What do you mean by ‘backend’ ?

Given that we are approaching Varnish 3.0, you would think I had this question answered conclusively long time ago, but once you try to be efficient, things get hairy fast.

One of the features of Varnish we are very fundamental about, is the ability to have multiple VCLs loaded at the same time, and to switch between them instantly and seamlessly.

So imagine you have 1000 backends in your VCL, not an unreasonable number, each configured with health-polling.

Now you fiddle your vcl_recv{} a bit and load the VCL again, but since you are not sure which is the best way to do it, you keep both VCL’s loaded so you can switch forth and back seamlessly.

To switch seamlessly, the health status of each backend needs to be up to date the instant we switch to the other VCL.

This basically means that either all VCLs poll all their backends, or they must share, somehow.

We can dismiss the all VCLs poll all their backends scenario, because it scales truly horribly, and would pummel backends with probes if people forget to vcl.discard their old dusty VCLs.

Share And Enjoy

In addition to health-status (including the saint-list), we also want to share cached open connections and stats counters.

It would be truly stupid to close 100 ready and usable connections to a backend, and open 100 other, just because we switch to a different VCL that has an identical backend definition.

But what is an identical backend definition in this context?

It is important to remember that we are not talking physical backends: For instance, there is nothing preventing a VCL for having the same physical backend declared as 4 different VCL backends.

The most obvious thing to do, is to use the VCL name of the backend as identifier, but that is not enough. We can have two different VCLs where backend “b1” points at two different physical machines, for instance when we migrate or upgrade the backend.

The identity of the state than can be shared is therefore the triplet:

{VCL-name, IPv4+port, IPv6+port}

No Information without Representation

Since the health-status will be for each of these triplets, we will need to find a way to represent them in CLI and statistics contexts.

As long as we just print them out, that is not a big deal, but what if you just want the health status for one of your 1000 backends, how do you tell which one ?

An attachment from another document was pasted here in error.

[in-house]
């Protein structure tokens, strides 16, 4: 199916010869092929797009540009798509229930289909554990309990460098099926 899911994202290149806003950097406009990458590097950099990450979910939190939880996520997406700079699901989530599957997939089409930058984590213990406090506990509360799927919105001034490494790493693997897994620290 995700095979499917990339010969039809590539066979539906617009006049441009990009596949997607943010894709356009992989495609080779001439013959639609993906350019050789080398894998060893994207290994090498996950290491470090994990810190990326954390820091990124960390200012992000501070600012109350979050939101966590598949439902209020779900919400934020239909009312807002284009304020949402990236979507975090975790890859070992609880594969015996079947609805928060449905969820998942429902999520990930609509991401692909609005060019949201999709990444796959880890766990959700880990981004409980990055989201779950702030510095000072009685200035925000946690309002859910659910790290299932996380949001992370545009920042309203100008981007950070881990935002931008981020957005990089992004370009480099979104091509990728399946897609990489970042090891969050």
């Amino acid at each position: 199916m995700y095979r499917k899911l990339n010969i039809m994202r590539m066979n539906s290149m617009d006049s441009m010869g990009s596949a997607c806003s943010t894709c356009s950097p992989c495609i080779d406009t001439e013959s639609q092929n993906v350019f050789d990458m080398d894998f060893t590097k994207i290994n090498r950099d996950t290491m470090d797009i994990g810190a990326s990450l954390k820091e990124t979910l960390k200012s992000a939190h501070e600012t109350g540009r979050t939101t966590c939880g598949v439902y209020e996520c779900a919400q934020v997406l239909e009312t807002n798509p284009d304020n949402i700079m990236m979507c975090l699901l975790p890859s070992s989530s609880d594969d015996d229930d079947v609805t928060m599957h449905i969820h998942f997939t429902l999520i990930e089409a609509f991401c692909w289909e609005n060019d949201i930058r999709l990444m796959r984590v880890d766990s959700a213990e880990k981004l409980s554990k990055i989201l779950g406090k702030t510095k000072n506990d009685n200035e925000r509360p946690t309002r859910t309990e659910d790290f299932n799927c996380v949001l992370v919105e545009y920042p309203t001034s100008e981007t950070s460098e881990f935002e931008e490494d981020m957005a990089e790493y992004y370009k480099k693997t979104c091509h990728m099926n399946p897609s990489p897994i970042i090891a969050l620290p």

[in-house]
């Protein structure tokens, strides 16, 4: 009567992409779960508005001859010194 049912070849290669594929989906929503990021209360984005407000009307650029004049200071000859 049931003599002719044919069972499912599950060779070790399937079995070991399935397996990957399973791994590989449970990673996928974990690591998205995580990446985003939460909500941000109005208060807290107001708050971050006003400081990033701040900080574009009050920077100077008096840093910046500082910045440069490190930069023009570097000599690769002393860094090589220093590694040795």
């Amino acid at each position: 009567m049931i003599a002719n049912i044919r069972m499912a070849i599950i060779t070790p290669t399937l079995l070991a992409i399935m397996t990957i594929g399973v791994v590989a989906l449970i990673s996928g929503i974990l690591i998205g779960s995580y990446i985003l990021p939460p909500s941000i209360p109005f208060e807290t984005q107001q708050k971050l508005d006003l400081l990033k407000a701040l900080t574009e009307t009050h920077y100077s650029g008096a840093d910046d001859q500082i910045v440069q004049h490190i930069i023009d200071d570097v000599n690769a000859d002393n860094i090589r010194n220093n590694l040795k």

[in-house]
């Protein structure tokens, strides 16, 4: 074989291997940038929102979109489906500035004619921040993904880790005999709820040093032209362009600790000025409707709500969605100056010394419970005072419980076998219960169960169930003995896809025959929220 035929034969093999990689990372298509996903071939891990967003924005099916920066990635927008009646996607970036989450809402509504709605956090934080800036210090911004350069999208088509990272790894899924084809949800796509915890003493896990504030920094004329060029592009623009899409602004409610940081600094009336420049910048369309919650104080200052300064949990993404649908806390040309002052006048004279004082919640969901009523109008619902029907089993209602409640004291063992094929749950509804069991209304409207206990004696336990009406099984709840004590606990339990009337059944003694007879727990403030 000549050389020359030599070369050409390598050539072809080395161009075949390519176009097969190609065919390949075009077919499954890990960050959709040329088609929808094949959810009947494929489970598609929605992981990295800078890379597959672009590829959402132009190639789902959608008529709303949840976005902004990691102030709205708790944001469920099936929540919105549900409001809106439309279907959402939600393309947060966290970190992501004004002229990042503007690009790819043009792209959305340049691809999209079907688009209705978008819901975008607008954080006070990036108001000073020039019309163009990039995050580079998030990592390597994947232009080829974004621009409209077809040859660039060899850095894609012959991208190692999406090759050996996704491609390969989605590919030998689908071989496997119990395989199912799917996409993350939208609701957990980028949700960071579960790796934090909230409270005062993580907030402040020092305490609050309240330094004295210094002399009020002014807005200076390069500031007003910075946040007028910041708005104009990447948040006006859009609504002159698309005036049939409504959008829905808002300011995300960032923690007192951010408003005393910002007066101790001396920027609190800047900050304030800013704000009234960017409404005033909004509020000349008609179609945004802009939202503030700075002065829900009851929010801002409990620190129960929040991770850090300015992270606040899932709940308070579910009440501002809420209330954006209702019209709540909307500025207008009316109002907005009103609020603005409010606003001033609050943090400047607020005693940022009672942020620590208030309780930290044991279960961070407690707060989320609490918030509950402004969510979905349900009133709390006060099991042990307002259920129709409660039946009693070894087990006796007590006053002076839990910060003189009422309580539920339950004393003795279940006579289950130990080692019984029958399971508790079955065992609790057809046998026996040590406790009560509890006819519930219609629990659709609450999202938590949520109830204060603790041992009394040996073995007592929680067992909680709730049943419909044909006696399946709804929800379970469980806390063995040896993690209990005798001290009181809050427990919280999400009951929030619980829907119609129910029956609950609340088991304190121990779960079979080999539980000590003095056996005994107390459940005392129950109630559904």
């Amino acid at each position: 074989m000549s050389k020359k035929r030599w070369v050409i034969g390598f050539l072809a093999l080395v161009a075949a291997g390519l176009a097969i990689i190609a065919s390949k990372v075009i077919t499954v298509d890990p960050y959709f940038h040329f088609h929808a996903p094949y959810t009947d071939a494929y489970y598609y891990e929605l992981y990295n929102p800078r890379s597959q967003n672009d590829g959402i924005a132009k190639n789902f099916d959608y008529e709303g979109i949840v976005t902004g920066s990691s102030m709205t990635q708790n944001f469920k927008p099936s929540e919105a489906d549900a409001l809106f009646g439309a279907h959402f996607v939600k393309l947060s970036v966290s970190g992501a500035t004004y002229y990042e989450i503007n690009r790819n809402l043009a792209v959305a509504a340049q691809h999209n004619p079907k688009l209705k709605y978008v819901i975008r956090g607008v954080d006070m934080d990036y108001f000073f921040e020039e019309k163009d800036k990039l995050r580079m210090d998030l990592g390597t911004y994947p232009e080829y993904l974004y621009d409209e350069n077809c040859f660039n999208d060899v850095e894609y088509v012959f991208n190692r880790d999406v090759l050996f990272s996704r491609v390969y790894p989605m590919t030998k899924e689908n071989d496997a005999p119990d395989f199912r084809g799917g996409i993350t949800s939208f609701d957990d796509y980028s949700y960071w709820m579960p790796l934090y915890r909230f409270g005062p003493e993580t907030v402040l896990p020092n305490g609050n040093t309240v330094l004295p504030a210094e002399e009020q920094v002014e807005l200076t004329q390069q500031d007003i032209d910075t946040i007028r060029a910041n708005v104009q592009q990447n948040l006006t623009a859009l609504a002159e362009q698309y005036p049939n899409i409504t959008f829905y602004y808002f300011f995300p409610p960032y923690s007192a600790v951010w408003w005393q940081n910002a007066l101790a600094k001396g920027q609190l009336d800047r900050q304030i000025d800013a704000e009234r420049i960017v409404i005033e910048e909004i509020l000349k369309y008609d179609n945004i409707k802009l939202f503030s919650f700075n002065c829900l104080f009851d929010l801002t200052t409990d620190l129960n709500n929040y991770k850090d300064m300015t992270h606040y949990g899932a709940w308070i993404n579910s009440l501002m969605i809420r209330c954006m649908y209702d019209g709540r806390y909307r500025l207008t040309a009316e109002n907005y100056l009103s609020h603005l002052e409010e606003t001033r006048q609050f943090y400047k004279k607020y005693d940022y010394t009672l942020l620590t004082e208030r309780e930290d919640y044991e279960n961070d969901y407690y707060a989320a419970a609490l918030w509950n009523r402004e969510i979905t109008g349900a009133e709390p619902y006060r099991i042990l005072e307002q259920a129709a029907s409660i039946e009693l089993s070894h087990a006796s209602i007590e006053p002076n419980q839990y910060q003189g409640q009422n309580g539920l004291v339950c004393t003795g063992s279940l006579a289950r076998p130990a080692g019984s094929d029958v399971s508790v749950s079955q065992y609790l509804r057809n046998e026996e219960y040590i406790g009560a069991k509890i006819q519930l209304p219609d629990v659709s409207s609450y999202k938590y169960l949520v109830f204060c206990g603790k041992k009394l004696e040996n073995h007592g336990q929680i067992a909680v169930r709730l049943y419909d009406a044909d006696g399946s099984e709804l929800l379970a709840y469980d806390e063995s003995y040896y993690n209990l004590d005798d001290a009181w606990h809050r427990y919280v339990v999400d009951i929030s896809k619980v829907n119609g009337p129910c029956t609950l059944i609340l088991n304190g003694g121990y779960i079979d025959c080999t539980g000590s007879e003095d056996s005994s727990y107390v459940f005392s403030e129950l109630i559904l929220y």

The syntax-nazi way of doing that, is forcing people to type it all every time:

backend.health b1(,[::1]:8080)

That will surely not be a hit with people who have just one backend.

I think, but until I implement I will not commit to, that the solution is a wildcard-ish scheme, where you can write things like:

b1                              # The one and only backend b1 or error

b1()                            # All backends named b1

b1(                   # All b1s on IPv4 lookback

b1(:8080)                       # All b1s on port 8080, (IPv4 or IPv6)

b1(,   # All b1s on one of those addresses.

(Input very much welcome)

The final question is if we use shortcut notation for output from varnishd, and the answer is no, because we do not want the stats-counters to change name because we load another VCL and suddenly need disabiguation.

Sharing Health Status

To avoid the over-polling, we define that maximum one VCL polls at backend at any time, and the active VCL gets preference. It is not important which particular VCL polls the backends not in the active VCL, as long as one of them do.


The poll-policy can be implemented by updating a back-pointer to the poll-specification for all backends on vcl.use execution.

On vcl.discard, if this vcl was the active poller, it needs to walk the list of vcls and substitute another. If the list is empty the backend gets retired anyway.

We should either park a thread on each backend, or have a poller thread which throws jobs into the work-pool as the backends needs polled.

The pattern matching is confined to CLI and possibly libvarnishapi

I think this will work,

Until next time,

Poul-Henning, 2010-08-09